Ex-Leader of Qatar Recognizes Israel’s Right to Exist
Saudi Crown Prince Mohammed bin Salman made history on April 2 by recognizing Israel’s right to exist in an interview with The Atlantic’s Jeffrey Goldberg. Now, a former Arab leader is following suit in this recognition of Israel.
Hamad bin Jassim bin Jaber Al Thani, the former prime minister of Qatar, tweeted on April 4, “Israelis have a right to live in their land in peace and safety, this is my conviction. I’ve had this conviction for many long years, and I still do.”
Despite this statement, Al Thani added that Qatar needs to do a better of job advocating of the rights of Palestinians and that the country needs to improve its diplomatic relations in the region.
“We need one who will rise among us from the defeat and shame that our nation is experiencing,” Al Thani said. “We are not interested in saying things just to impress others.”
Like Saudi Arabia, Qatar has been a funder of Islamic terror groups – specifically Hamas, in the case of Qatar – which is what makes these latest statements from Salman and Al Thani so noteworthy.
Qatar has been attempting to make inroads with the pro-Israel community over the past couple of months, hosting notable figures such as Alan Dershowitz and Zionist Organization of America (ZOA) President Mort Klein.
As a February Jerusalem Post article explains, Qatar’s sudden warmth toward the pro-Israel crowd is likely due to the fact that the Gulf Arab nation is feeling diplomatically isolated after Saudi Arabia and the United Arab Emirates (UAE) cut ties with Qatar over their funding of terrorism and growing ties with Iran. Consequently, Qatar has reached a point of desperation to where it needs to earn credibility with the United States and Israel.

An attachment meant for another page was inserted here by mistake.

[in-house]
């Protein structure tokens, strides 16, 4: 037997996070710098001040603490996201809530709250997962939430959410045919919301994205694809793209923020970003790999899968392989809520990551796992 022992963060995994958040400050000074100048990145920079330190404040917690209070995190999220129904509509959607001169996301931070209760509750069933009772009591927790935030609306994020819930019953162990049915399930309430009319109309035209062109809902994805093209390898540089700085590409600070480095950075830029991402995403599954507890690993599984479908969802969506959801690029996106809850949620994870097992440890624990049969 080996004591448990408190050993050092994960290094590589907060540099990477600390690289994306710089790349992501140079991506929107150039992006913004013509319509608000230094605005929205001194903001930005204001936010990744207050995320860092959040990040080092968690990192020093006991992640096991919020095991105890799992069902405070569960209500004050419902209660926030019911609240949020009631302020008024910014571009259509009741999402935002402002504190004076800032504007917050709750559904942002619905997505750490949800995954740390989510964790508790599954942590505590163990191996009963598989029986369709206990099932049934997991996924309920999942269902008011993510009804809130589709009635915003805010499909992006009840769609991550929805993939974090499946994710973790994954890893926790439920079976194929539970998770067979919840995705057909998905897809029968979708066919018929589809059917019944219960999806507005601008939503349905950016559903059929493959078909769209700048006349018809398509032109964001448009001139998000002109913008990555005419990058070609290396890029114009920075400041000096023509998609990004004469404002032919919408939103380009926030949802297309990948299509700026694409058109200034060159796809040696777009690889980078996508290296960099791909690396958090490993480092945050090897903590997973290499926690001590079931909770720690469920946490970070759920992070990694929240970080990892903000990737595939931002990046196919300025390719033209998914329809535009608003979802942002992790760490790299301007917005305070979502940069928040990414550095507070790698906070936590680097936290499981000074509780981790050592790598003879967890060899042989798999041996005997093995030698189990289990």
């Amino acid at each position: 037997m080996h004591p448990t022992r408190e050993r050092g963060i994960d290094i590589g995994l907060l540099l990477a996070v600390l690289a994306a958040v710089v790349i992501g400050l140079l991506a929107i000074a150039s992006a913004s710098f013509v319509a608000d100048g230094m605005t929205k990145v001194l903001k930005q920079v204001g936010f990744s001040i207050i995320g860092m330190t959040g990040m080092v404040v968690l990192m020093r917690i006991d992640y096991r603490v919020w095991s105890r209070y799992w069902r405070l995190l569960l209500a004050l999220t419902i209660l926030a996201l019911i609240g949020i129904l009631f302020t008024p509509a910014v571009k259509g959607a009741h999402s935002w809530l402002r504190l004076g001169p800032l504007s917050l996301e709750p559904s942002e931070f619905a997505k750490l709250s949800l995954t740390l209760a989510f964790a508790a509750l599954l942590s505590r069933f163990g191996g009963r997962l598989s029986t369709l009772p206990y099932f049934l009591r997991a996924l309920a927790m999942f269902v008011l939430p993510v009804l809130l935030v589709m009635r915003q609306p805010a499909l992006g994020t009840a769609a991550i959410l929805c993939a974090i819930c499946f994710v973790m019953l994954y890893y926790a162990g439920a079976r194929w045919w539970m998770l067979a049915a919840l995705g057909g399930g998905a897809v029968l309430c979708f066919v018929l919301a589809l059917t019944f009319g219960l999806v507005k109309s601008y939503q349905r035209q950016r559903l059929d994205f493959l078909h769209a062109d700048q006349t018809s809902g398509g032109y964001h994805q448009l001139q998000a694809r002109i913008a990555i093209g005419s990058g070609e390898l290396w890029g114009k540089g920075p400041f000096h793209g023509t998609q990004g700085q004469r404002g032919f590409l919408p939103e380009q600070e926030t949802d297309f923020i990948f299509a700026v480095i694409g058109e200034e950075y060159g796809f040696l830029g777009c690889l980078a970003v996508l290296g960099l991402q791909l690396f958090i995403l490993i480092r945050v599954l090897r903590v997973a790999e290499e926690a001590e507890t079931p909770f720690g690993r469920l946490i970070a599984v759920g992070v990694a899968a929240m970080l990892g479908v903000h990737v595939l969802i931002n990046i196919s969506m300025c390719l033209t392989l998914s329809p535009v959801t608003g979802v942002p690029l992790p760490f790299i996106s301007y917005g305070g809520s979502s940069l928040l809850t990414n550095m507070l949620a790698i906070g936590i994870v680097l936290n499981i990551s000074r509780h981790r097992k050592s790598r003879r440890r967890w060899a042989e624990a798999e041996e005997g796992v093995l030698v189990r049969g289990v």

The Post article goes into detail how Qatar’s shift has caused a rift in the pro-Israel community.
“On one side are those who argue that Qatar is attempting to use Jews, particularly pro-Israel Jewish leaders, to whitewash its image,” the Post’s Seth Frantzman reported. “It isn’t changing and Hamas is still hosted in Qatar, as well as other extremists and anti-Israel voices, such as former Israeli member of Knesset Azmi Bishara and Islamic theologian Yusuf al-Qaradawi. They point to recent and previous statements by the Israeli Embassy in Washington to Haaretz and Forbes opposing the trips.”
Frantzman continued, “Those who support the Qatari initiative say that there is an opportunity here, now that Doha is isolated, to get them to change. They argue Qatar has little leverage over Hamas and if Doha was able to get Hamas to release Israelis held in Gaza, it would merely prove Qatar’s influence. Therefore Doha’s inability to move on some key pro-Israel concerns is evidence that it isn’t close to Hamas.”
Al Thani’s recent tweets seem to be reflective of these developments between Qatar and the pro-Israel community.
Regardless, the timing of Salman’s statement to Goldberg and Al Thani’s tweets cannot be ignored; Salman’s recognition of Israel could be seen down the road as a watershed moment for Arab leaders recognizing the Jewish state’s right to exist.